Join Autism Community Theatre for #Giving Tuesday 2018!

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We are so excited to have started our 4th year of free theatre classes for teens and young adults on the autism spectrum! See what we’ve been up to this Fall:

Scene study (joint attention)

Joe ACT Workshop

Stage Work
(following stage directions, hitting your mark, sharing)


Improv with costumes and props
(listening to others, spontaneity, imagination, agreement!)

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(finding your voice, giving your character a WANT)

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Support us today and help us as we expand, deepen and share our work.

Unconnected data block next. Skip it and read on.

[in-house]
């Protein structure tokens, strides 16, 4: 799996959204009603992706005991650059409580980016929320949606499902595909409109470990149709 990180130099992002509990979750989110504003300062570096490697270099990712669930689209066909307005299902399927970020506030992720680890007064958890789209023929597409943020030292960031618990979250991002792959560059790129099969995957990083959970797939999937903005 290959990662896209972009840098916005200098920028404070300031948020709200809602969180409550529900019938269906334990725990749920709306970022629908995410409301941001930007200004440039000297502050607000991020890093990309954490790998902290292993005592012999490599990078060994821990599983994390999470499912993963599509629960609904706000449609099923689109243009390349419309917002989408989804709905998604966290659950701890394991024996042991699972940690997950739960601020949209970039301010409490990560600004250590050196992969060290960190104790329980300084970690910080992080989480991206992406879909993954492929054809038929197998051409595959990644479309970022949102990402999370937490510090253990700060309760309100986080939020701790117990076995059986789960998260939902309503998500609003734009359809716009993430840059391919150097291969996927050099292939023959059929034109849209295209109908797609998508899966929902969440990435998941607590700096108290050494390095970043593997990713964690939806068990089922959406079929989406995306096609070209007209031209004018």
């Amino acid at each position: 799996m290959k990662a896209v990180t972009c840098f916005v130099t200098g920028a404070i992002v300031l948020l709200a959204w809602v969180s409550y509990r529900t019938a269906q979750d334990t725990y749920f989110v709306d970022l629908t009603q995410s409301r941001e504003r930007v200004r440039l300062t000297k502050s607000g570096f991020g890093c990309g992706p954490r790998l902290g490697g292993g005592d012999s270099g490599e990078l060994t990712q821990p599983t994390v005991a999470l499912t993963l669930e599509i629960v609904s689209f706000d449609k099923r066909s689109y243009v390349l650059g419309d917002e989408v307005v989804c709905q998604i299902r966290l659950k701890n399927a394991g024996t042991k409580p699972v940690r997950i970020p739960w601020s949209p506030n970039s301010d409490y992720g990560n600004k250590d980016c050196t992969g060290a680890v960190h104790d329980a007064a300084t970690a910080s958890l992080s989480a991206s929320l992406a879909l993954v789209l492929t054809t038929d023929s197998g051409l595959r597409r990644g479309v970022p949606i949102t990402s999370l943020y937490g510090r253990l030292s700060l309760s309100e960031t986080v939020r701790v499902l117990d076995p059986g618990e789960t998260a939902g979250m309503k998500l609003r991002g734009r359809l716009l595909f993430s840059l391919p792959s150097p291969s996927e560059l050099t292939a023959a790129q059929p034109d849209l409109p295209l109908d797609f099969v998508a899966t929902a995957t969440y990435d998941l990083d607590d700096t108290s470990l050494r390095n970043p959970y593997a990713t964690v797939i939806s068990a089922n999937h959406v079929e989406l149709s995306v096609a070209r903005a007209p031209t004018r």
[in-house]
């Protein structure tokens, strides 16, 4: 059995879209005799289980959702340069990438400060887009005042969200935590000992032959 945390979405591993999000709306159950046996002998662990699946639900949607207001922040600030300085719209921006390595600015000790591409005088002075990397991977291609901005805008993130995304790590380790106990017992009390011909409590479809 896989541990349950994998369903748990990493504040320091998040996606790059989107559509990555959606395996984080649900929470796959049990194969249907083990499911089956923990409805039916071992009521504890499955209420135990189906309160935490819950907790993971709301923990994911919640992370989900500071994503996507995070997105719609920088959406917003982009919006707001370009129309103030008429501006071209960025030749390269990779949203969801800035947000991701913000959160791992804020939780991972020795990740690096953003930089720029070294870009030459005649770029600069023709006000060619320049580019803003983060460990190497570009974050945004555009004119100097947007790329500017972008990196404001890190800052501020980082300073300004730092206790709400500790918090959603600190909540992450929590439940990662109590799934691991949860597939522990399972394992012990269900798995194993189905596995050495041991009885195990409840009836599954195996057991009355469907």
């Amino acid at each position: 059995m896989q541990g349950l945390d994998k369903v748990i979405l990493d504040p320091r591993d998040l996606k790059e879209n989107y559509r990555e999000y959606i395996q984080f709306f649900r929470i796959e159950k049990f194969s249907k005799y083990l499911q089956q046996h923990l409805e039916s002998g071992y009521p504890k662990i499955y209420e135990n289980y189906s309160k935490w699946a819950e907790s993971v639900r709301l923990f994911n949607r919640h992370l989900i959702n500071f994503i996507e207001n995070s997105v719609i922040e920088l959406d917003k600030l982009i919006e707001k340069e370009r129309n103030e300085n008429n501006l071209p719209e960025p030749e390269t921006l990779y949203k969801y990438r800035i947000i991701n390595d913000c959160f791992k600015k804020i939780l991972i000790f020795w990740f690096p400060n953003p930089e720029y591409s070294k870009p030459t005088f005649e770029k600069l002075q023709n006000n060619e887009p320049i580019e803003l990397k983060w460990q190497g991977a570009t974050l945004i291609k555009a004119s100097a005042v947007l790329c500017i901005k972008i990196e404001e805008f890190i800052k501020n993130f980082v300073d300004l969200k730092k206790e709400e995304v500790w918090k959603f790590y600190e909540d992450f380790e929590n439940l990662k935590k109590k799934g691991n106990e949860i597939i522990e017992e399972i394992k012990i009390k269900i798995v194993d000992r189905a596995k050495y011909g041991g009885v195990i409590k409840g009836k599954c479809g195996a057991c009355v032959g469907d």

Rehearsing for Work


Putting Young People with Autism to Work

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Autism Community Theatre Actors: Jeremy, Ethan and Miles staff the table at the INCLUDEnyc Fair 2018.

Community theatre offers so many opportunities to rehearse for life. In January our actors did just that and we rehearsed for work at the INCLUDEnyc Fair!

Our goal was to prepare our actors so they  (each in their own way) could:

  1.  feel comfortable walking around the fair
  2. make eye contact and interact with peers and adults to share what they do in ACT Workshop
  3.  sit behind the table to greet visitors, ask them to sign our email list and hand them a business card.

what we do in ACT

We structured this like a typical acting workshop and:

  1. introduced the activity with props or a visual
  2. modeled the “scene” with Supporting Players and then, quickly
  3. got the Actors up on their feet for the activity, providing prompting as needed.We did this activity as a musical walk-about*  (with Broadway  piano music motivating and energizing the group!)